American Conservative Union (ACU) chairman Al Cardenas once said “CPAC is like an ‘All Star’ game for conservatives.” Watching it unfold, however, is less like a ball game and more like surveying the line-up at a Moscow May Day parade during the times of the Soviet Union, if you can push the political ideology out of the picture for a moment. Or like monitoring a north Georgia Klan Labor Day Klan rally in the 1980s. You see who is in and who is out. In that regard, seeing the Tea Party emerge at CPAC 2013 is a little like watching the first time white power skinheads showed up at the Gainesville, Georgia Kluxer event in 1989.
Out this year is Pamela Geller. Long time IREHR readers will remember our description of Ms. Geller and her obtuse and outlandish notions about the birthplace of President Obama. Now she is more prone to Islamophobic ranting, and recently described Grover Norquist, he of Americans for Tax Reform and the board of CPAC, as a “Jihadist operative.”
Geller’s defenestration did not exclude all anti-Muslim speakers at CPAC, however. As the Right Wing Watch project of People for the American Way noted, “While Geller might be absent this year, CPAC still is hosting a number of anti-Muslim speakers.” Who needs Pam Geller when you’ve got former Congressman Allen West, former Speaker of the House Newt Gingrich, former Senator Rick Santorum, or current Senator and Tea Party favorite Ted Cruz speaking at CPAC. All of these personages have trafficked in Islamophobia, according to Right Wing Watch. Who needs Geller and her “Jihadist operative” accusation?
Still Out is the John Birch Society. They made a brief appearance as a sponsor at the 2010 CPAC. And this venerable organization of conspiracy mongers, racists and generic bigots has continued to grow on the edges of the Tea Party movement. But they didn’t make the cut at CPAC for the third year in a row.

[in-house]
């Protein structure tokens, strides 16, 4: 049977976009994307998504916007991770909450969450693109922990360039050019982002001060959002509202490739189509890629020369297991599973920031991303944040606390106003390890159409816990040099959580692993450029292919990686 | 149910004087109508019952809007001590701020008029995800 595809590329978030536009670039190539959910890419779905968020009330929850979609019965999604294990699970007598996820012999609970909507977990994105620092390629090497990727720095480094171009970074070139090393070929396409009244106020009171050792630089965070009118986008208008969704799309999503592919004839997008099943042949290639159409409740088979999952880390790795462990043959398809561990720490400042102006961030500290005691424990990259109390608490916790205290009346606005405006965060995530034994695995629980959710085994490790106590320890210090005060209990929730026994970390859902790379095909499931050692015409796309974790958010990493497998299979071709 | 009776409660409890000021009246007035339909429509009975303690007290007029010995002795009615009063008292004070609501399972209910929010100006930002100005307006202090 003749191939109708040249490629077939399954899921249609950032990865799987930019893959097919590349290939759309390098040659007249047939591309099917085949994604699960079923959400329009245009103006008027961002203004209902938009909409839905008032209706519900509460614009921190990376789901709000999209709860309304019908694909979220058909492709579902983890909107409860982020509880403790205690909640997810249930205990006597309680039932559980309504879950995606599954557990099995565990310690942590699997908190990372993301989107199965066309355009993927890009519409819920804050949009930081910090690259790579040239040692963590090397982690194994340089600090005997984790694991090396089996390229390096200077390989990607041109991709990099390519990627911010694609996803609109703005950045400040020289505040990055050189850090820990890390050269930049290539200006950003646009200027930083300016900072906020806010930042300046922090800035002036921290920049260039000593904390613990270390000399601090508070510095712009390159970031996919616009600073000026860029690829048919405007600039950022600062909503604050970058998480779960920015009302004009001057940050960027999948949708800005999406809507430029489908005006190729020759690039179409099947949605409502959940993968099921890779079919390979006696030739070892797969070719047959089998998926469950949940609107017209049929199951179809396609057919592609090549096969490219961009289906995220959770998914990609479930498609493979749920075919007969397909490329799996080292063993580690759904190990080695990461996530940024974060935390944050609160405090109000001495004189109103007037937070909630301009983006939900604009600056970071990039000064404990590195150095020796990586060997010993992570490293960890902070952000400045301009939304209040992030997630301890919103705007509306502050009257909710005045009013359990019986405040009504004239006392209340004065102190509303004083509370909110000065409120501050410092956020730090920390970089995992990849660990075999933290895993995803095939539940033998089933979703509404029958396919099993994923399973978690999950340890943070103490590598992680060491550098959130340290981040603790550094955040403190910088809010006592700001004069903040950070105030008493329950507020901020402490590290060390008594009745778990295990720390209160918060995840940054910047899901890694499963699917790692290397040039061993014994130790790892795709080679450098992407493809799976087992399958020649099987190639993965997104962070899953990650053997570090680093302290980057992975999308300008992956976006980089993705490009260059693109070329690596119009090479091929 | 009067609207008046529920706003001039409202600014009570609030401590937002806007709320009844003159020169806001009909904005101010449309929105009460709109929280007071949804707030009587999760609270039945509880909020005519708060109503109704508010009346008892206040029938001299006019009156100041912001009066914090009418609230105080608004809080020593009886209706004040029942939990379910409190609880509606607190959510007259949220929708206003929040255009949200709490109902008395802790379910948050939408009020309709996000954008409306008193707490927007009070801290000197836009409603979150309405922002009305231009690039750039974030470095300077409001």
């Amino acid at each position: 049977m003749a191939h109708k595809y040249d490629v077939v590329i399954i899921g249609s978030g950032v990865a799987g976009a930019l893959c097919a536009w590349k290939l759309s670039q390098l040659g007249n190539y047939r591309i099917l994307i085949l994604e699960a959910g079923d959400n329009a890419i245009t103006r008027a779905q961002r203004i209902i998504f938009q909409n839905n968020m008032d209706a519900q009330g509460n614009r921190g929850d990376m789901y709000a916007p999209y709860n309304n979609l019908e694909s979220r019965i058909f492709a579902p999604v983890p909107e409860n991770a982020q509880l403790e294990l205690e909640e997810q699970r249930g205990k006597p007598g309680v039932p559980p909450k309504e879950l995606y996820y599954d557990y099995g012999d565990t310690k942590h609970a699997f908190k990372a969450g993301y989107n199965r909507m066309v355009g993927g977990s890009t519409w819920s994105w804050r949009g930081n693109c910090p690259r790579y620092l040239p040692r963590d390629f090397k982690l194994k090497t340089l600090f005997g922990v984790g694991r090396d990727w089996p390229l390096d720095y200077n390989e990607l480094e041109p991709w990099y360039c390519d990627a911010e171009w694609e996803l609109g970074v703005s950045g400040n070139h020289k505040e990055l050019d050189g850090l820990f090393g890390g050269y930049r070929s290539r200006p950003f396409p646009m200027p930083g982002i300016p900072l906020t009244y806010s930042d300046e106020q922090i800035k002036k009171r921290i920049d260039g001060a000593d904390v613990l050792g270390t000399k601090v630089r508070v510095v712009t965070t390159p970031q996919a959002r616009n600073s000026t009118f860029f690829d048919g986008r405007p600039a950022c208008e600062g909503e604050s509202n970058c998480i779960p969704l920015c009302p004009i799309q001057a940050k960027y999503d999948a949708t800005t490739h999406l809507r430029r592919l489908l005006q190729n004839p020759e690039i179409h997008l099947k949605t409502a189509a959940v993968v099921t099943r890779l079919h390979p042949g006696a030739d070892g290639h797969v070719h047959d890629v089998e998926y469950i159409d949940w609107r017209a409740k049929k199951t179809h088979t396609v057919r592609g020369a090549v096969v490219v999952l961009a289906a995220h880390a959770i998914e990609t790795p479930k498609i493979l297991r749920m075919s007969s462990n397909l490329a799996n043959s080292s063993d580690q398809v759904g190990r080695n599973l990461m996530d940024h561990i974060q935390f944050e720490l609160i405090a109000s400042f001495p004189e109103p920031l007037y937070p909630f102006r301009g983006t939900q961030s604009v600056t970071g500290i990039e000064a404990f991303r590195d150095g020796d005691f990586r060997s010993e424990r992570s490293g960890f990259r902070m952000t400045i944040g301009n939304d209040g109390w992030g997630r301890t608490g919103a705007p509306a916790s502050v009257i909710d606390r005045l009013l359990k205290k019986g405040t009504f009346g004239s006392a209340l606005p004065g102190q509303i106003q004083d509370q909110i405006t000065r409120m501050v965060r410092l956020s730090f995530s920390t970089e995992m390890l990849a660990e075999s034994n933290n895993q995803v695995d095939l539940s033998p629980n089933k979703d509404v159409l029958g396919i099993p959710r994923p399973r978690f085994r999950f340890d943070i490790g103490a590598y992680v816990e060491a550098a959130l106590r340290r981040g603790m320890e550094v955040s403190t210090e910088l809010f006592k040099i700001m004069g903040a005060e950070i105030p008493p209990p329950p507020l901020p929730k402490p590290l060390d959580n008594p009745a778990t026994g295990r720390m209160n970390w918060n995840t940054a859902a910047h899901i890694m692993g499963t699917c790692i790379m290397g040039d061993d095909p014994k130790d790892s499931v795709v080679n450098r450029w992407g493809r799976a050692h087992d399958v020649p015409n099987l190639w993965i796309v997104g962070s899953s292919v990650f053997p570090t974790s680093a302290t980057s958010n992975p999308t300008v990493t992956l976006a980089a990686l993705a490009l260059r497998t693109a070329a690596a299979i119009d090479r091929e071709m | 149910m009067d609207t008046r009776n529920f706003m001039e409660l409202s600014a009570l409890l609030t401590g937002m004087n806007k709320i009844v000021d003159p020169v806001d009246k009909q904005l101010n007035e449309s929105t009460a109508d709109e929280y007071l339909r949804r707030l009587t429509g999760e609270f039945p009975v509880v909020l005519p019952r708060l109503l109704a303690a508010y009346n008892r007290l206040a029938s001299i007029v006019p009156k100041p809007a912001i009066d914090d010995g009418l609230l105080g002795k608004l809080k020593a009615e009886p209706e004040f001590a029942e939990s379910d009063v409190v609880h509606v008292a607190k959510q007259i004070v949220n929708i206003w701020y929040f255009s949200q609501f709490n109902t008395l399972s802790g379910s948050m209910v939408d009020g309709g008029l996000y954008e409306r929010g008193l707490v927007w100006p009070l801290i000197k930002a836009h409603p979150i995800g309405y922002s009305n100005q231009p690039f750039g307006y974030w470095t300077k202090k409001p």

Out, but in. Cardenas announced that “for reasons of civility,” he has to keep conservative LGBT groups like GOProud and the Log Cabin Republicans out of the event. But the Washington Post reported that the Competitive Enterprise Institute announced that it would turn its session over to conservative gay organizations.
Still In is white nationalist Robert Vandervoort, founder of the Chicagoland Friends of American Renaissance. (It is a political pedigree much like Robert Weissberg’s.) Vandervoort participated in two panels last year. One panel on multiculturalism—they were against, and one on immigration—against also. Kansas Secretary of State Kris Kobach and Florida Congressman David Rivera shared the stage with Vandervoort, and neither one of these two politicians said a word about Vandervoort’s white nationalism.
American Spectator, a decidedly conservative periodical had more moral weight. “If Vandervoort indeed organized events for an American Renaissance affiliate,” it argued, “he should explicitly and publicly renounce his old associates; that is a crowd that no one should touch with a ten foot pole.”
So what was the result? This year, Vandervoort’s ProEnglish organization will be allowed to have exhibitor status at CPAC13.
There is more, much more to all this. Stay tuned. IREHR will report on the parade grounds.
Leonard Zeskind is president of the Institute for Research and Education on Human Rights. Devin Burghart is IREHR vice president.